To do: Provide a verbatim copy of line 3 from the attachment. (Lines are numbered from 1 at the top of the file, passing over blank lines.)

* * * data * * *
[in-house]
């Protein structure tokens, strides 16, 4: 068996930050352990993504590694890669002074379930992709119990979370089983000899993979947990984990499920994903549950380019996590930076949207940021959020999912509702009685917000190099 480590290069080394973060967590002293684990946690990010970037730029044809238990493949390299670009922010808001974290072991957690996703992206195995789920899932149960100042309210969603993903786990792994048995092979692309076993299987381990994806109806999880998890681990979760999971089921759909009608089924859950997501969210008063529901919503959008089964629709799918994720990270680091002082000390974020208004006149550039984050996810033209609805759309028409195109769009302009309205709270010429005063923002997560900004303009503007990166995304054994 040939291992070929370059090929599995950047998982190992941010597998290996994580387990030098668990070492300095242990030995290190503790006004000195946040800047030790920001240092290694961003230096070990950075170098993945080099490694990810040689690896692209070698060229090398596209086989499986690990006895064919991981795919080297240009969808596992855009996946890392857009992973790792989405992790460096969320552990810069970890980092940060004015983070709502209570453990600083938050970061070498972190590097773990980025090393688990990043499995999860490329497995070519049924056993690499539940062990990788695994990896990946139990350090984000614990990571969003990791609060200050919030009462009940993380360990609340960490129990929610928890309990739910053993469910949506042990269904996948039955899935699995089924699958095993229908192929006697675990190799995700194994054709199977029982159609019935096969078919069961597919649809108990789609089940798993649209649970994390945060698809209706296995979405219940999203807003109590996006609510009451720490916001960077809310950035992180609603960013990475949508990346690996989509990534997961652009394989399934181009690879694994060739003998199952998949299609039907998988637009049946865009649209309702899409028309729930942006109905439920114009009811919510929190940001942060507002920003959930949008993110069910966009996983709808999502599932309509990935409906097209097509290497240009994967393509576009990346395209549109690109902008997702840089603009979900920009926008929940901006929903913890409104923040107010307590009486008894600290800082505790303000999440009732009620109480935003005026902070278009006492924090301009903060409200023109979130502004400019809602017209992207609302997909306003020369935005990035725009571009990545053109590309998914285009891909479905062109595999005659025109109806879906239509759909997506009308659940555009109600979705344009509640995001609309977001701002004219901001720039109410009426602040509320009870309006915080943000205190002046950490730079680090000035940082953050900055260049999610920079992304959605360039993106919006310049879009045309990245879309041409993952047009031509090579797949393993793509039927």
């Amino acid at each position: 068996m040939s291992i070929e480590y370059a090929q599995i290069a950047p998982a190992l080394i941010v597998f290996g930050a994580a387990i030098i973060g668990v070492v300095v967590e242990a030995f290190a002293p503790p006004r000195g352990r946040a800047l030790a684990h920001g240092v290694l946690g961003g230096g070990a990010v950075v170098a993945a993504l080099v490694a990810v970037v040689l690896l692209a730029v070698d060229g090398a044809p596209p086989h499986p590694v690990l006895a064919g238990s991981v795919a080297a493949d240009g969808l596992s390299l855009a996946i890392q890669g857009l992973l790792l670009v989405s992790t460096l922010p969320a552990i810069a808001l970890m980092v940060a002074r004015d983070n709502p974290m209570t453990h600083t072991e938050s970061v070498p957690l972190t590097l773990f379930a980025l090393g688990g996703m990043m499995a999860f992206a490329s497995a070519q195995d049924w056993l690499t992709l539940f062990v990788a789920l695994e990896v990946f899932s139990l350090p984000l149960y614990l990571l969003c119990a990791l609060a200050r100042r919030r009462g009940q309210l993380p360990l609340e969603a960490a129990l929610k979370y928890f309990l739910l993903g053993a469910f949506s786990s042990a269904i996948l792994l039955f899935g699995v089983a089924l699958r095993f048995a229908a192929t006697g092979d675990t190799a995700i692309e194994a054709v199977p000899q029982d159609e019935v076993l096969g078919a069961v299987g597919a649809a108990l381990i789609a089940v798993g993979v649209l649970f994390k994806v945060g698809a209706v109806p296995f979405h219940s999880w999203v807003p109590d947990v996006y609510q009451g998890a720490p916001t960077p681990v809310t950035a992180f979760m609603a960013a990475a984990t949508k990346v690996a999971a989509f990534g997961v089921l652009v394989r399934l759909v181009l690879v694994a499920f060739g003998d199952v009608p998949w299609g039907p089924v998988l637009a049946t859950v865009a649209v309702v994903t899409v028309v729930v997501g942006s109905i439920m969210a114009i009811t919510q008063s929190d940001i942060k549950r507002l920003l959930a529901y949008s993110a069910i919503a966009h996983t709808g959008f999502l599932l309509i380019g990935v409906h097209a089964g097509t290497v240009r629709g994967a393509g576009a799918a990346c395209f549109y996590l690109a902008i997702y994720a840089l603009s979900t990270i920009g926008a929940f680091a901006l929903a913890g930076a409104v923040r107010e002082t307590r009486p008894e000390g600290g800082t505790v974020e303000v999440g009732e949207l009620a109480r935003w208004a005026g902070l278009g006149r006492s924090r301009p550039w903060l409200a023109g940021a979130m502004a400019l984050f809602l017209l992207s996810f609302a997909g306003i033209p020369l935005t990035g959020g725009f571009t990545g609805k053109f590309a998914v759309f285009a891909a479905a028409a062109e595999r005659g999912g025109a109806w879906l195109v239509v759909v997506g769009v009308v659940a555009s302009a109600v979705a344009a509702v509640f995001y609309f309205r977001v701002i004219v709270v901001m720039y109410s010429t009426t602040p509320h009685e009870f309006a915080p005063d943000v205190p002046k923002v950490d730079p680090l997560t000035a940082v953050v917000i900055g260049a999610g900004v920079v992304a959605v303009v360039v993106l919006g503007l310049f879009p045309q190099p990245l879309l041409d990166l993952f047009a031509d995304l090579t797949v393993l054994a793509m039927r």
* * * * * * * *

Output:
């Amino acid at each position: 068996m040939s291992i070929e480590y370059a090929q599995i290069a950047p998982a190992l080394i941010v597998f290996g930050a994580a387990i030098i973060g668990v070492v300095v967590e242990a030995f290190a002293p503790p006004r000195g352990r946040a800047l030790a684990h920001g240092v290694l946690g961003g230096g070990a990010v950075v170098a993945a993504l080099v490694a990810v970037v040689l690896l692209a730029v070698d060229g090398a044809p596209p086989h499986p590694v690990l006895a064919g238990s991981v795919a080297a493949d240009g969808l596992s390299l855009a996946i890392q890669g857009l992973l790792l670009v989405s992790t460096l922010p969320a552990i810069a808001l970890m980092v940060a002074r004015d983070n709502p974290m209570t453990h600083t072991e938050s970061v070498p957690l972190t590097l773990f379930a980025l090393g688990g996703m990043m499995a999860f992206a490329s497995a070519q195995d049924w056993l690499t992709l539940f062990v990788a789920l695994e990896v990946f899932s139990l350090p984000l149960y614990l990571l969003c119990a990791l609060a200050r100042r919030r009462g009940q309210l993380p360990l609340e969603a960490a129990l929610k979370y928890f309990l739910l993903g053993a469910f949506s786990s042990a269904i996948l792994l039955f899935g699995v089983a089924l699958r095993f048995a229908a192929t006697g092979d675990t190799a995700i692309e194994a054709v199977p000899q029982d159609e019935v076993l096969g078919a069961v299987g597919a649809a108990l381990i789609a089940v798993g993979v649209l649970f994390k994806v945060g698809a209706v109806p296995f979405h219940s999880w999203v807003p109590d947990v996006y609510q009451g998890a720490p916001t960077p681990v809310t950035a992180f979760m609603a960013a990475a984990t949508k990346v690996a999971a989509f990534g997961v089921l652009v394989r399934l759909v181009l690879v694994a499920f060739g003998d199952v009608p998949w299609g039907p089924v998988l637009a049946t859950v865009a649209v309702v994903t899409v028309v729930v997501g942006s109905i439920m969210a114009i009811t919510q008063s929190d940001i942060k549950r507002l920003l959930a529901y949008s993110a069910i919503a966009h996983t709808g959008f999502l599932l309509i380019g990935v409906h097209a089964g097509t290497v240009r629709g994967a393509g576009a799918a990346c395209f549109y996590l690109a902008i997702y994720a840089l603009s979900t990270i920009g926008a929940f680091a901006l929903a913890g930076a409104v923040r107010e002082t307590r009486p008894e000390g600290g800082t505790v974020e303000v999440g009732e949207l009620a109480r935003w208004a005026g902070l278009g006149r006492s924090r301009p550039w903060l409200a023109g940021a979130m502004a400019l984050f809602l017209l992207s996810f609302a997909g306003i033209p020369l935005t990035g959020g725009f571009t990545g609805k053109f590309a998914v759309f285009a891909a479905a028409a062109e595999r005659g999912g025109a109806w879906l195109v239509v759909v997506g769009v009308v659940a555009s302009a109600v979705a344009a509702v509640f995001y609309f309205r977001v701002i004219v709270v901001m720039y109410s010429t009426t602040p509320h009685e009870f309006a915080p005063d943000v205190p002046k923002v950490d730079p680090l997560t000035a940082v953050v917000i900055g260049a999610g900004v920079v992304a959605v303009v360039v993106l919006g503007l310049f879009p045309q190099p990245l879309l041409d990166l993952f047009a031509d995304l090579t797949v393993l054994a793509m039927r």